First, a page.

To listen to today’s homily please select the audio file below:
“Lord, will only a few people be saved?” someone asks Jesus on his journey from Galilee to Jerusalem, described in Luke’s gospel, our Mass reading today. He doesn’t answer the question, but instead tells his listeners to respond immediately to God’s call when they hear it.
Why was the question asked anyway, you wonder? Was it because the response wasn’t great when Jesus made his way to Jerusalem? In our first reading Isaiah predicts people from all nations will flock to Jerusalem when the Messiah comes. Were those who followed Jesus few in number then?
Will the response to Jesus sometimes be the same?
The journey of Jesus to Jerusalem never ends, we believe. It goes on through time as Christian missionaries go through other towns, places, even continents. It took place when European explorers, settlers and missionaries brought faith in Jesus Christ to peoples in North America who never knew him.
“Lord, will only a few people be saved?” Early Christian missionaries may have asked that as they reviewed their attempts to evangelize the native peoples of North America. Historians estimate about 50 million Indians lived in North America before the arrival of Europeans. A hundred years later, only 10 percent survived, mainly because of diseases brought by the newcomers. In a hundred or so years, as European settlers increased in number, most of the native tribes in eastern North America were forced westward or destroyed by war or small pox brought by the Europeans.
Coming to the new world, Catholic missionaries like the Jesuits and Franciscans hoped, not only to convert the native peoples to Christianity, but some thought they might create a fresh, vibrant Christian civilization, without the ancient antagonisms and rivalries of Europe. They looked for new Pentecost, but it did not seem to come.
Their harvest wasn’t great. The two civilizations were very different. The sense of superiority the Europeans brought, colonialism, and the diseases that decimated the native population made the native peoples question Christianity. It seemed to be a faith that brought death not life.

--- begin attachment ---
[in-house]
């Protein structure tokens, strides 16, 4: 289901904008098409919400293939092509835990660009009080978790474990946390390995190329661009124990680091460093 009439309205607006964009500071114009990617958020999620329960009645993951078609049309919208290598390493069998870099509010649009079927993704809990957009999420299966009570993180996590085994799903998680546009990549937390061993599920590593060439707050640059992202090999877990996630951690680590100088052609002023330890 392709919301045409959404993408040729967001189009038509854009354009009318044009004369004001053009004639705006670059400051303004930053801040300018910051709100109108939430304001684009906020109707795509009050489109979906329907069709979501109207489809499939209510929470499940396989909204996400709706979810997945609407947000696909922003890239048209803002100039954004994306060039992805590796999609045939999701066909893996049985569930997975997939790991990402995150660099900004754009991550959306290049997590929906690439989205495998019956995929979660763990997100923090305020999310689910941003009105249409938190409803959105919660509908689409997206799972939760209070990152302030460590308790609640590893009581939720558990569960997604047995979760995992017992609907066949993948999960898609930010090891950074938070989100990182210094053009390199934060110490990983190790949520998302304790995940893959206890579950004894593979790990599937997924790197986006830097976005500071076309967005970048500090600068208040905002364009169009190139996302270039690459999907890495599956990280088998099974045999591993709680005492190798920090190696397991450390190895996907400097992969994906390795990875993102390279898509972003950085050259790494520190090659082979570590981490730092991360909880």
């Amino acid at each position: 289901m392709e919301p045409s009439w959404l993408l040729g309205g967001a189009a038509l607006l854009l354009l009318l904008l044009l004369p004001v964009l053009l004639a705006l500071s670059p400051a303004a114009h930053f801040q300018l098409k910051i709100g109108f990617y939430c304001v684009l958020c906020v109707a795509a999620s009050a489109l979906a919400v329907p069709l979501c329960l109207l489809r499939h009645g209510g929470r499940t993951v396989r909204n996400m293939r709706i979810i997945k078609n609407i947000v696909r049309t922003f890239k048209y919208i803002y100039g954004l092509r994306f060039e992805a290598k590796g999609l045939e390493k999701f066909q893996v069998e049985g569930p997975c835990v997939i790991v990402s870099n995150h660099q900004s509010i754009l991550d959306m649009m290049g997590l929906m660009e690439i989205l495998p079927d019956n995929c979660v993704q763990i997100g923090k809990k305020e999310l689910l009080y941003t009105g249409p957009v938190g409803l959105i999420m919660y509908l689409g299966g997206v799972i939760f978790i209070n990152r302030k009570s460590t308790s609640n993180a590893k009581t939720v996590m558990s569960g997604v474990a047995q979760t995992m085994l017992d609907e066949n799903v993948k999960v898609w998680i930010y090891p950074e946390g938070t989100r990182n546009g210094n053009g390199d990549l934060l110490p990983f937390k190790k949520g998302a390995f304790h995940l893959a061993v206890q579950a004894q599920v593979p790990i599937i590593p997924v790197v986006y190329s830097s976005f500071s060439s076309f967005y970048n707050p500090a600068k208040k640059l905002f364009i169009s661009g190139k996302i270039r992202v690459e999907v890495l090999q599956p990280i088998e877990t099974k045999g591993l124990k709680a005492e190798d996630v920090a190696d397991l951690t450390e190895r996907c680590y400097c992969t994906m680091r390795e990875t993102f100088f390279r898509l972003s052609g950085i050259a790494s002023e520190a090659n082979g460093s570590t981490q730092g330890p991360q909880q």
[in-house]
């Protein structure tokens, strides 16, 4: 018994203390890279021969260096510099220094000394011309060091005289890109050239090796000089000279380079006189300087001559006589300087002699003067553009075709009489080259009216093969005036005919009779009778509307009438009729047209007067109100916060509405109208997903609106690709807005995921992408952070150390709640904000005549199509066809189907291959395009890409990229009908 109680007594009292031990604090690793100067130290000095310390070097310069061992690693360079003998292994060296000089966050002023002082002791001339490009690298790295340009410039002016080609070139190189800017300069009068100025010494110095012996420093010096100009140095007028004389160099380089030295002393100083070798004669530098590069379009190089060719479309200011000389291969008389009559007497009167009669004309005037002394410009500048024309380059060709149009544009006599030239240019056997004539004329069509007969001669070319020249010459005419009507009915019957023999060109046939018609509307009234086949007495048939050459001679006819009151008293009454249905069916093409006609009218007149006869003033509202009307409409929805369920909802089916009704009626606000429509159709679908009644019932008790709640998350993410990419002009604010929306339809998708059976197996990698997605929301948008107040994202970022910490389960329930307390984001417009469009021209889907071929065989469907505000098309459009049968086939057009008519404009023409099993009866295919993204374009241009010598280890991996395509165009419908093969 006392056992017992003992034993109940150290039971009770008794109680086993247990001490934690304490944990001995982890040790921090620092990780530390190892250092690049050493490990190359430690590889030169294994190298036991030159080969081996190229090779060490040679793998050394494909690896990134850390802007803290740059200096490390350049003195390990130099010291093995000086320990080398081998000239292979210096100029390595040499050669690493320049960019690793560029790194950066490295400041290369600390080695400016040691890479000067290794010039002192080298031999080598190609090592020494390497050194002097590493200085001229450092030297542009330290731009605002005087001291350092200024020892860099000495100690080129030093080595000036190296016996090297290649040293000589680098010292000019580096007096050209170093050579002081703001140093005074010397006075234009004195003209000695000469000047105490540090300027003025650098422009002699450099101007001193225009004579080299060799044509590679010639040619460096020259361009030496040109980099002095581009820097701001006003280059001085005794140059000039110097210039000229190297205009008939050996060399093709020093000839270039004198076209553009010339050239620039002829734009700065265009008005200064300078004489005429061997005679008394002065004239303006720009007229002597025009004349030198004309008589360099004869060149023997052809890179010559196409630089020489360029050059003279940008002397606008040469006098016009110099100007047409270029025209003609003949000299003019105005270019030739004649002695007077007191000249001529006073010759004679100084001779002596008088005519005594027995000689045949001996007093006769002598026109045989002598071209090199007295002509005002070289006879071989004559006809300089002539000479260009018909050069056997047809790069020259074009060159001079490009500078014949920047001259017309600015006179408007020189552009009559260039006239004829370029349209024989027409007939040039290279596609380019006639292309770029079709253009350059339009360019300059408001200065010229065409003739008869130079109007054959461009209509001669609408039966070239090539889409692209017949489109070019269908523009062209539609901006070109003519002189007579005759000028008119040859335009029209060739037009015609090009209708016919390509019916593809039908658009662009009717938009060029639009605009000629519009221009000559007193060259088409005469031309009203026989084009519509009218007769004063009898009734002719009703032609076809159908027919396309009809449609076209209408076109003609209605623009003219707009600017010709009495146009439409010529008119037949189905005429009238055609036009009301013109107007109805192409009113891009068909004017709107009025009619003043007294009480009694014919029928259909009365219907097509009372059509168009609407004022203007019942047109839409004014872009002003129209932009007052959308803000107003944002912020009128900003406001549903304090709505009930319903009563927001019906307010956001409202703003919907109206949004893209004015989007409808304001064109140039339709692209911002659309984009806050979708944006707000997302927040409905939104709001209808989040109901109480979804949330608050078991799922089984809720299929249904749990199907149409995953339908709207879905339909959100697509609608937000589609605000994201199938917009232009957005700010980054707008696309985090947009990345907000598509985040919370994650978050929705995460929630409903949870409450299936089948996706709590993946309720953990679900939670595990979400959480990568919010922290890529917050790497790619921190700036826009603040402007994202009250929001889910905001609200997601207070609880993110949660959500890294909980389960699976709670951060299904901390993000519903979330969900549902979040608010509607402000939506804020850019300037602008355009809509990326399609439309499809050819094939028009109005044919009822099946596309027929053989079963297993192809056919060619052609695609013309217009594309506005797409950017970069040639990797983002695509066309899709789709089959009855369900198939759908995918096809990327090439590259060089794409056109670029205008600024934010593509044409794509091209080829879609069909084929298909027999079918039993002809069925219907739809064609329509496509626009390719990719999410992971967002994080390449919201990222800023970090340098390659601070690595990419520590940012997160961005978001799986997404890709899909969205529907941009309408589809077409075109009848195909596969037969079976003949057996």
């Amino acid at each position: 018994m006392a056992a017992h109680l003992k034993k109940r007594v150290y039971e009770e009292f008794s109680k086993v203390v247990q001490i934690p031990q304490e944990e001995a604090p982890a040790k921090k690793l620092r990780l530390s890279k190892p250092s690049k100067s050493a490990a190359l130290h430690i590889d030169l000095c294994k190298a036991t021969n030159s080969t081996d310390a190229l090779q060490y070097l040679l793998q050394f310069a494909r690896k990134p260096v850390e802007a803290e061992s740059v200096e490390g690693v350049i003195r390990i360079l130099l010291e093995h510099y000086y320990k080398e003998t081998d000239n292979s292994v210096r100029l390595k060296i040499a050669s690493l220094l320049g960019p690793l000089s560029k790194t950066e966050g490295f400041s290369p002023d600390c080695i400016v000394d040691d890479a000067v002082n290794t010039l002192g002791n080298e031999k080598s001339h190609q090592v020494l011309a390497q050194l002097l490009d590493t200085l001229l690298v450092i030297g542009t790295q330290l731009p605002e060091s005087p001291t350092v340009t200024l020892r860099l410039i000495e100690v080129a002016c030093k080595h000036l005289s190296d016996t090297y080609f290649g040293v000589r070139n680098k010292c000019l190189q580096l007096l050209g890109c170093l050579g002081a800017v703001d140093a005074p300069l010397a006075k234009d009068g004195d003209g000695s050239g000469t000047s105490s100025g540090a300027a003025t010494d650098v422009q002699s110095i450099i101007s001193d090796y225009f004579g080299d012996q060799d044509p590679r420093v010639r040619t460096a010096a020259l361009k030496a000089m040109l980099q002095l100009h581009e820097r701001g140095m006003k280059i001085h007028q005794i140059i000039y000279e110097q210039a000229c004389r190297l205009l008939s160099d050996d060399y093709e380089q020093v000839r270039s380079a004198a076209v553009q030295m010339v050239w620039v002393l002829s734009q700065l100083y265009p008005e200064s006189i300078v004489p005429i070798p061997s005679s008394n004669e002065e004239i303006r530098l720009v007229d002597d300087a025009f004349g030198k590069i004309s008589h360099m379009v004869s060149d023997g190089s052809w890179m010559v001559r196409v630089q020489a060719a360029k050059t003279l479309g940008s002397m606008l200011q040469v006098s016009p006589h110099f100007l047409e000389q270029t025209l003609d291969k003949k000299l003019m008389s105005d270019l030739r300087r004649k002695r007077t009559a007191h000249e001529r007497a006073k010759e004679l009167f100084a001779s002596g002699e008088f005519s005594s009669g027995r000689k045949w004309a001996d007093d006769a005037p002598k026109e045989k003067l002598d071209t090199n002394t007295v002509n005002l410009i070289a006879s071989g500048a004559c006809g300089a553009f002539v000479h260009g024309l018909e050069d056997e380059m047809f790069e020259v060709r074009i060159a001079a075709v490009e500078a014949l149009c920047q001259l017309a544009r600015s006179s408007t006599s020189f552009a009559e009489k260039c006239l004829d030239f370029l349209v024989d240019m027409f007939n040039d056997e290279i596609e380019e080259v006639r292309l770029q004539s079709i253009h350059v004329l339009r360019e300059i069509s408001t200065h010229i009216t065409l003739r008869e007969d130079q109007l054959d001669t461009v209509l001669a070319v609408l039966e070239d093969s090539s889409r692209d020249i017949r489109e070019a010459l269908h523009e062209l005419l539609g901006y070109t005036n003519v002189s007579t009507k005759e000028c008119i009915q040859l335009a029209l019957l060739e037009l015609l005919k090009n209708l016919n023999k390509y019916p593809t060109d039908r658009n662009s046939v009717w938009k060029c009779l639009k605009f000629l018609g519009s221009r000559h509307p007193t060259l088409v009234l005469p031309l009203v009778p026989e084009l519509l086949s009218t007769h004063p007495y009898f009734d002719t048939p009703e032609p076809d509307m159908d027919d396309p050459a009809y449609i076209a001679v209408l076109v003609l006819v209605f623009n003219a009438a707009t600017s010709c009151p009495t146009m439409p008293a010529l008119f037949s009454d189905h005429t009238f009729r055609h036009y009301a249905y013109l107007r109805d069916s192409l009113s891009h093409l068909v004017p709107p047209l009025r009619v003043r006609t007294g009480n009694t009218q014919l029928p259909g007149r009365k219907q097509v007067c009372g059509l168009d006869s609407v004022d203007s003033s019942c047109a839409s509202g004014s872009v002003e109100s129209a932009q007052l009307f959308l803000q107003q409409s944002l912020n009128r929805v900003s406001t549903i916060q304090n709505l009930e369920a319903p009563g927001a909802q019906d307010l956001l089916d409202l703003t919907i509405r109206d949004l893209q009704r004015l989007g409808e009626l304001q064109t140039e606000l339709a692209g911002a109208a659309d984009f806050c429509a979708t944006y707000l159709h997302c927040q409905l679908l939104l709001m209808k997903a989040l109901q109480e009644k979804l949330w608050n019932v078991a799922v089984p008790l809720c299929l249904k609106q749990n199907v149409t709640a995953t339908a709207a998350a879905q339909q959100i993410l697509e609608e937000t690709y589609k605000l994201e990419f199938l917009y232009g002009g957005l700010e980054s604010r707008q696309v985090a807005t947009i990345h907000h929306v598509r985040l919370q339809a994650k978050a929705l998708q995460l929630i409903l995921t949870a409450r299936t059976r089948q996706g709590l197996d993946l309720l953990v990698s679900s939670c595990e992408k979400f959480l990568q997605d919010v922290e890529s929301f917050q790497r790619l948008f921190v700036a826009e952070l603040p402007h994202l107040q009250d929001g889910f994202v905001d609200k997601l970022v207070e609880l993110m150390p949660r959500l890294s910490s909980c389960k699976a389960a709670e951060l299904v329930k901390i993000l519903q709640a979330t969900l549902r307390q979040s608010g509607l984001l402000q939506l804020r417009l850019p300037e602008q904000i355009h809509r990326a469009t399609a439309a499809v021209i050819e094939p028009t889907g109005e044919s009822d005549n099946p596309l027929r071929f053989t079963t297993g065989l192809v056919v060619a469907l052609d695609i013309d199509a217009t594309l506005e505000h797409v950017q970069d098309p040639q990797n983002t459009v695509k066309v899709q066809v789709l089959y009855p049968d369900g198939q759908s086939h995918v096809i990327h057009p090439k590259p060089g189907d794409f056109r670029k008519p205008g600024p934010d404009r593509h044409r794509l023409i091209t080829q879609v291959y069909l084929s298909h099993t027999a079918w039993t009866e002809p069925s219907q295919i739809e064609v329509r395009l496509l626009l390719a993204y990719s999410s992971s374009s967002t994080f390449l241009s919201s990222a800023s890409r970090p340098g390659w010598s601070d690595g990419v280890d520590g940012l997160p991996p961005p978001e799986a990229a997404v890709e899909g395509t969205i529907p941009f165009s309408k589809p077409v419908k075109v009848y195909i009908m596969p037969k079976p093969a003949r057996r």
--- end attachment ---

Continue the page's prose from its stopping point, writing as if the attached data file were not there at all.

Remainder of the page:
I hope to visit soon the National Museum of the American Indian, located in the old customs house across from Battery Park near the ferry in New York City, a good place to remember the native peoples in the story of America. They were the first the Europeans traded with; they were their guides into an unknown land. The native peoples provided new foods for growing populations in Africa, Europe and America. They had a greater respect for the land than those who came after them. Their story is now largely forgotten.
At the museum I’ll remember St. Kateri Tekakwitha, a native American who lived along the Mohawk River past Albany, New York. She offers an insight into the culture and social world of the native peoples. Smallpox brought by the Europeans disfigured and partially blinded her. Other diseases like tuberculosis, measles and malaria brought death to large numbers of native peoples, who were diminished further by wars and greed for Indian lands.
At the museum I’ll also remember Father Isaac Jogues, the fearless Jesuit missionary, who was eventually killed by the Mohawks at Ossernonon (Auriesville), past Albany on the Mohawk River. A strong faith in Christ brought him to the New World where he experienced the clash of cultures as Christianity entered a native American world. Fleeing from Indian captivity, he came here to New Amsterdam (New York) in 1643 and was put on a ship for France by a kindly Dutch minister. A few years later, he returned still eager to bring the Christian faith to the native peoples, but was killed in 1646.
He wanted them to know Jesus Christ.
What do these old examples say about our mission today as disciples of Jesus to make him known? “Go, therefore, and make disciples of all nations, baptizing them in the name of the Father, and of the Son, and of the holy Spirit, teaching them to observe all that I have commanded you. And behold, I am with you always, until the end of the age,” Jesus says. (Matthew 28,16-20) What does that mean today?
Some today tell us to think more positively of cultures like that of the American native peoples. Some say Christians should simply be present in these cultures and silently profess their faith and work for the common good. Some even say we should not evangelize at all.
Certainly, the Spirit of God has been active in humanity from the beginning and we have missed God’s gifts in cultures and religions not our own. The church today recognizes the good in other religions “The Catholic Church rejects nothing that is true and holy in these religions” (Nostra Aetate, 2) . Still, it regards them as a “preparation for the gospel.” (Lumen gentium 16)
“The church is missionary by her very nature.” (Ad gentes 2) She is called to both dialogue respectfully, work for the common good and proclaim her belief.
We’re not only speaking of other cultures and religions, of course. What about our own culture, which is becoming increasingly resistant to Christian belief? How do we dialogue respectfully and proclaim our belief to our own, our young people, those who are drifting away?
“Lord, will only a few be saved?”